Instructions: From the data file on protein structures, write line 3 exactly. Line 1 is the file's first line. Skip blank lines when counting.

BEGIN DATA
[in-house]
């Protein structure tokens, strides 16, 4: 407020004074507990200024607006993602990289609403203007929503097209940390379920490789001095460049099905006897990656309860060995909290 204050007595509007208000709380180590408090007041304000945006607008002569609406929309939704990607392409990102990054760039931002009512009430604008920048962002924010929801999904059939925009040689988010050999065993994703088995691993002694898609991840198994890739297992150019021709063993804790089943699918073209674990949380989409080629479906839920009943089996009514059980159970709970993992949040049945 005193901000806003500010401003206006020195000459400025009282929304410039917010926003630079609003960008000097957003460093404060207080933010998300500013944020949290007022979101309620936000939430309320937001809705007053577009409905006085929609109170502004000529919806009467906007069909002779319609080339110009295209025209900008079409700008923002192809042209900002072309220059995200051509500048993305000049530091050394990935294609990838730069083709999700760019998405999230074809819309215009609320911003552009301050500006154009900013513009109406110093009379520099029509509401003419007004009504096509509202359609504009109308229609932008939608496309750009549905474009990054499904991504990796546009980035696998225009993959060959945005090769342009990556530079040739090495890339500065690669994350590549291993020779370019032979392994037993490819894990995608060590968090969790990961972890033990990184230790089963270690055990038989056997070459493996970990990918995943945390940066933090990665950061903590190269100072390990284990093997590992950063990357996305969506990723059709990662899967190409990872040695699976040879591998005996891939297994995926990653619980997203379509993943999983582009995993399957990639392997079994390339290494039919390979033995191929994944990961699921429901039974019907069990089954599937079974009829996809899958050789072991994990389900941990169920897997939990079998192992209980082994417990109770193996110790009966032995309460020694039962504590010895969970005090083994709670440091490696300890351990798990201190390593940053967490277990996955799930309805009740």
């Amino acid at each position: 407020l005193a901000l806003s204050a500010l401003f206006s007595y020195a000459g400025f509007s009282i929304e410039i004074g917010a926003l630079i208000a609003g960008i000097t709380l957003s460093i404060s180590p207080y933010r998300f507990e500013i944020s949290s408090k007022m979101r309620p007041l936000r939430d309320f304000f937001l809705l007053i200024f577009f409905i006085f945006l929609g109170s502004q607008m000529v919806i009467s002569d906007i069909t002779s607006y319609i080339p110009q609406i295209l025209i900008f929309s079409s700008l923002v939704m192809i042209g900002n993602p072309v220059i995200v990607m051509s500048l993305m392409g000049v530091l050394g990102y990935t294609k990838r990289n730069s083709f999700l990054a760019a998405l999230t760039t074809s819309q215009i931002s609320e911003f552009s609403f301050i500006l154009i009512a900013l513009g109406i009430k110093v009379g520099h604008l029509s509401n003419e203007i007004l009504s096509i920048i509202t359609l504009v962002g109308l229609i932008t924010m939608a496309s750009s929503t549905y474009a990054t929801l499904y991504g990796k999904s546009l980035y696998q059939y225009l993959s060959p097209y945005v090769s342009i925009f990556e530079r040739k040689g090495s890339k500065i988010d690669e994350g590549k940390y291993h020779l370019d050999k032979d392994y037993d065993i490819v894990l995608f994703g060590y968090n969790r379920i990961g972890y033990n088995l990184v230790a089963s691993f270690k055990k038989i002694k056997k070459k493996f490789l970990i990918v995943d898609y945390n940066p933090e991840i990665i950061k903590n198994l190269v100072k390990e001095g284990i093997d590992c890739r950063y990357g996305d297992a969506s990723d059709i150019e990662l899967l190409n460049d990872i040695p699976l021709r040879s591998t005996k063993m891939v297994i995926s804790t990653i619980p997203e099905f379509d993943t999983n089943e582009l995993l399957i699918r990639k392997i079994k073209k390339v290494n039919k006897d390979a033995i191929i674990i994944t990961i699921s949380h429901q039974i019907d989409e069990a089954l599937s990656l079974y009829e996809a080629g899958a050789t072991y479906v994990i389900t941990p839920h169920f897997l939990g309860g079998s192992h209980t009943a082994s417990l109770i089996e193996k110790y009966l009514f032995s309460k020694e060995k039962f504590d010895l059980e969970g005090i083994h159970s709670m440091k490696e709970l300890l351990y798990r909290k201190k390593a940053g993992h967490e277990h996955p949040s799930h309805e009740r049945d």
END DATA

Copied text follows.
């Amino acid at each position: 407020l005193a901000l806003s204050a500010l401003f206006s007595y020195a000459g400025f509007s009282i929304e410039i004074g917010a926003l630079i208000a609003g960008i000097t709380l957003s460093i404060s180590p207080y933010r998300f507990e500013i944020s949290s408090k007022m979101r309620p007041l936000r939430d309320f304000f937001l809705l007053i200024f577009f409905i006085f945006l929609g109170s502004q607008m000529v919806i009467s002569d906007i069909t002779s607006y319609i080339p110009q609406i295209l025209i900008f929309s079409s700008l923002v939704m192809i042209g900002n993602p072309v220059i995200v990607m051509s500048l993305m392409g000049v530091l050394g990102y990935t294609k990838r990289n730069s083709f999700l990054a760019a998405l999230t760039t074809s819309q215009i931002s609320e911003f552009s609403f301050i500006l154009i009512a900013l513009g109406i009430k110093v009379g520099h604008l029509s509401n003419e203007i007004l009504s096509i920048i509202t359609l504009v962002g109308l229609i932008t924010m939608a496309s750009s929503t549905y474009a990054t929801l499904y991504g990796k999904s546009l980035y696998q059939y225009l993959s060959p097209y945005v090769s342009i925009f990556e530079r040739k040689g090495s890339k500065i988010d690669e994350g590549k940390y291993h020779l370019d050999k032979d392994y037993d065993i490819v894990l995608f994703g060590y968090n969790r379920i990961g972890y033990n088995l990184v230790a089963s691993f270690k055990k038989i002694k056997k070459k493996f490789l970990i990918v995943d898609y945390n940066p933090e991840i990665i950061k903590n198994l190269v100072k390990e001095g284990i093997d590992c890739r950063y990357g996305d297992a969506s990723d059709i150019e990662l899967l190409n460049d990872i040695p699976l021709r040879s591998t005996k063993m891939v297994i995926s804790t990653i619980p997203e099905f379509d993943t999983n089943e582009l995993l399957i699918r990639k392997i079994k073209k390339v290494n039919k006897d390979a033995i191929i674990i994944t990961i699921s949380h429901q039974i019907d989409e069990a089954l599937s990656l079974y009829e996809a080629g899958a050789t072991y479906v994990i389900t941990p839920h169920f897997l939990g309860g079998s192992h209980t009943a082994s417990l109770i089996e193996k110790y009966l009514f032995s309460k020694e060995k039962f504590d010895l059980e969970g005090i083994h159970s709670m440091k490696e709970l300890l351990y798990r909290k201190k390593a940053g993992h967490e277990h996955p949040s799930h309805e009740r049945d």